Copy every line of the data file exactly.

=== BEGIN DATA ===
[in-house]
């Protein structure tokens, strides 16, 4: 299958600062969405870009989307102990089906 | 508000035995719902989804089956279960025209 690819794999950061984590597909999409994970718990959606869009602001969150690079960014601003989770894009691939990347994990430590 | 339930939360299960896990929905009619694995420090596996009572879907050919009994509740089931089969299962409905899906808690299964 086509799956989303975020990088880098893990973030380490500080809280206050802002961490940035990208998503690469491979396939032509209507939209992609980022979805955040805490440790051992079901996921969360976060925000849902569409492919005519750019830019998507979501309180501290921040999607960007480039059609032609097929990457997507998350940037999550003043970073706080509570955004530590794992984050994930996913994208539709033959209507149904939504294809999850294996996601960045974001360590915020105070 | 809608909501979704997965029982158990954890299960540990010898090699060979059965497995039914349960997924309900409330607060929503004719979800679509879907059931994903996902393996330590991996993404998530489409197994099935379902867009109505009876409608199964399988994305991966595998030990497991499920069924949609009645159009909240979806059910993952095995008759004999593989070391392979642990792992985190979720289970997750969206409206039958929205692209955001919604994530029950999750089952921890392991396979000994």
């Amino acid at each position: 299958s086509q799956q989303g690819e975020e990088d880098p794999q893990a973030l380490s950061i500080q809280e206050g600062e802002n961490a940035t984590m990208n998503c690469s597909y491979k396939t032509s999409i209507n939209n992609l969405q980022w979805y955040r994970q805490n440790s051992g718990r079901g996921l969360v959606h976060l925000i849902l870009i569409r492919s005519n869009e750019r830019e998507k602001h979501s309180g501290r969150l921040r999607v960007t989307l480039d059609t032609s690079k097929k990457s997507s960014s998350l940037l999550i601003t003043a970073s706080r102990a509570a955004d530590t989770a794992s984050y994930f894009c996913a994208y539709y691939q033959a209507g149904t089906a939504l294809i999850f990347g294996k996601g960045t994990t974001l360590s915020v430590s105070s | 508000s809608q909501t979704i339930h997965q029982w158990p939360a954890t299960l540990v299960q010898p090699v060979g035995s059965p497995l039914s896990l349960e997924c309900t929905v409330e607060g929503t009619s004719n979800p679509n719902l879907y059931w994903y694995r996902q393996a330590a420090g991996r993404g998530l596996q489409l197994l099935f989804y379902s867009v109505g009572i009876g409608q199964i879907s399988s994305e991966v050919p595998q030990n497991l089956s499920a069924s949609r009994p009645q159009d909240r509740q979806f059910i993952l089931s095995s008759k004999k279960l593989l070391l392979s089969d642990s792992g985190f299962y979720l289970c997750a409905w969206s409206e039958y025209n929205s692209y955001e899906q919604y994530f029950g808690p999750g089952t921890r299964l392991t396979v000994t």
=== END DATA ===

[in-house]
């Protein structure tokens, strides 16, 4: 299958600062969405870009989307102990089906 | 508000035995719902989804089956279960025209 690819794999950061984590597909999409994970718990959606869009602001969150690079960014601003989770894009691939990347994990430590 | 339930939360299960896990929905009619694995420090596996009572879907050919009994509740089931089969299962409905899906808690299964 086509799956989303975020990088880098893990973030380490500080809280206050802002961490940035990208998503690469491979396939032509209507939209992609980022979805955040805490440790051992079901996921969360976060925000849902569409492919005519750019830019998507979501309180501290921040999607960007480039059609032609097929990457997507998350940037999550003043970073706080509570955004530590794992984050994930996913994208539709033959209507149904939504294809999850294996996601960045974001360590915020105070 | 809608909501979704997965029982158990954890299960540990010898090699060979059965497995039914349960997924309900409330607060929503004719979800679509879907059931994903996902393996330590991996993404998530489409197994099935379902867009109505009876409608199964399988994305991966595998030990497991499920069924949609009645159009909240979806059910993952095995008759004999593989070391392979642990792992985190979720289970997750969206409206039958929205692209955001919604994530029950999750089952921890392991396979000994």
């Amino acid at each position: 299958s086509q799956q989303g690819e975020e990088d880098p794999q893990a973030l380490s950061i500080q809280e206050g600062e802002n961490a940035t984590m990208n998503c690469s597909y491979k396939t032509s999409i209507n939209n992609l969405q980022w979805y955040r994970q805490n440790s051992g718990r079901g996921l969360v959606h976060l925000i849902l870009i569409r492919s005519n869009e750019r830019e998507k602001h979501s309180g501290r969150l921040r999607v960007t989307l480039d059609t032609s690079k097929k990457s997507s960014s998350l940037l999550i601003t003043a970073s706080r102990a509570a955004d530590t989770a794992s984050y994930f894009c996913a994208y539709y691939q033959a209507g149904t089906a939504l294809i999850f990347g294996k996601g960045t994990t974001l360590s915020v430590s105070s | 508000s809608q909501t979704i339930h997965q029982w158990p939360a954890t299960l540990v299960q010898p090699v060979g035995s059965p497995l039914s896990l349960e997924c309900t929905v409330e607060g929503t009619s004719n979800p679509n719902l879907y059931w994903y694995r996902q393996a330590a420090g991996r993404g998530l596996q489409l197994l099935f989804y379902s867009v109505g009572i009876g409608q199964i879907s399988s994305e991966v050919p595998q030990n497991l089956s499920a069924s949609r009994p009645q159009d909240r509740q979806f059910i993952l089931s095995s008759k004999k279960l593989l070391l392979s089969d642990s792992g985190f299962y979720l289970c997750a409905w969206s409206e039958y025209n929205s692209y955001e899906q919604y994530f029950g808690p999750g089952t921890r299964l392991t396979v000994t």